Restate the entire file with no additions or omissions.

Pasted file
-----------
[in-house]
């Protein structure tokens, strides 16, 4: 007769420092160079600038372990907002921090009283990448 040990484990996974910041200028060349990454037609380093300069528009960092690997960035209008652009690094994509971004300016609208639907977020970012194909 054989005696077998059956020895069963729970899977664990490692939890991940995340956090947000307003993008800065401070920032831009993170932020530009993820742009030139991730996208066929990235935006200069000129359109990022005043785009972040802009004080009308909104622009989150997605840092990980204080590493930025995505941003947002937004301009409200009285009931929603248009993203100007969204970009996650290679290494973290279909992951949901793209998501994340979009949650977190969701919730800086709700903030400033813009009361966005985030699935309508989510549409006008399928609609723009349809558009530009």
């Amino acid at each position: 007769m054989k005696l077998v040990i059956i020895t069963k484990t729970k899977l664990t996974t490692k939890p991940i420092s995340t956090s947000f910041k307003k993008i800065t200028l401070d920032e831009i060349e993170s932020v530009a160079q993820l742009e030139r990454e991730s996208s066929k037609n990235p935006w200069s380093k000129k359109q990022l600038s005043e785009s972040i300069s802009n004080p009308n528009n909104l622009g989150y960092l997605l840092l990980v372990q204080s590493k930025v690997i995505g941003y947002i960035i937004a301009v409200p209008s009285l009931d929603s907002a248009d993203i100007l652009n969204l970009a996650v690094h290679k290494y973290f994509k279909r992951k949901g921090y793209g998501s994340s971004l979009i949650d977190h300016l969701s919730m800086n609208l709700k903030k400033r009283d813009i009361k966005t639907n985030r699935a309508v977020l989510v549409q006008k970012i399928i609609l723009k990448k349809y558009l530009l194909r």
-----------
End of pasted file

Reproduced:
[in-house]
């Protein structure tokens, strides 16, 4: 007769420092160079600038372990907002921090009283990448 040990484990996974910041200028060349990454037609380093300069528009960092690997960035209008652009690094994509971004300016609208639907977020970012194909 054989005696077998059956020895069963729970899977664990490692939890991940995340956090947000307003993008800065401070920032831009993170932020530009993820742009030139991730996208066929990235935006200069000129359109990022005043785009972040802009004080009308909104622009989150997605840092990980204080590493930025995505941003947002937004301009409200009285009931929603248009993203100007969204970009996650290679290494973290279909992951949901793209998501994340979009949650977190969701919730800086709700903030400033813009009361966005985030699935309508989510549409006008399928609609723009349809558009530009």
């Amino acid at each position: 007769m054989k005696l077998v040990i059956i020895t069963k484990t729970k899977l664990t996974t490692k939890p991940i420092s995340t956090s947000f910041k307003k993008i800065t200028l401070d920032e831009i060349e993170s932020v530009a160079q993820l742009e030139r990454e991730s996208s066929k037609n990235p935006w200069s380093k000129k359109q990022l600038s005043e785009s972040i300069s802009n004080p009308n528009n909104l622009g989150y960092l997605l840092l990980v372990q204080s590493k930025v690997i995505g941003y947002i960035i937004a301009v409200p209008s009285l009931d929603s907002a248009d993203i100007l652009n969204l970009a996650v690094h290679k290494y973290f994509k279909r992951k949901g921090y793209g998501s994340s971004l979009i949650d977190h300016l969701s919730m800086n609208l709700k903030k400033r009283d813009i009361k966005t639907n985030r699935a309508v977020l989510v549409q006008k970012i399928i609609l723009k990448k349809y558009l530009l194909r």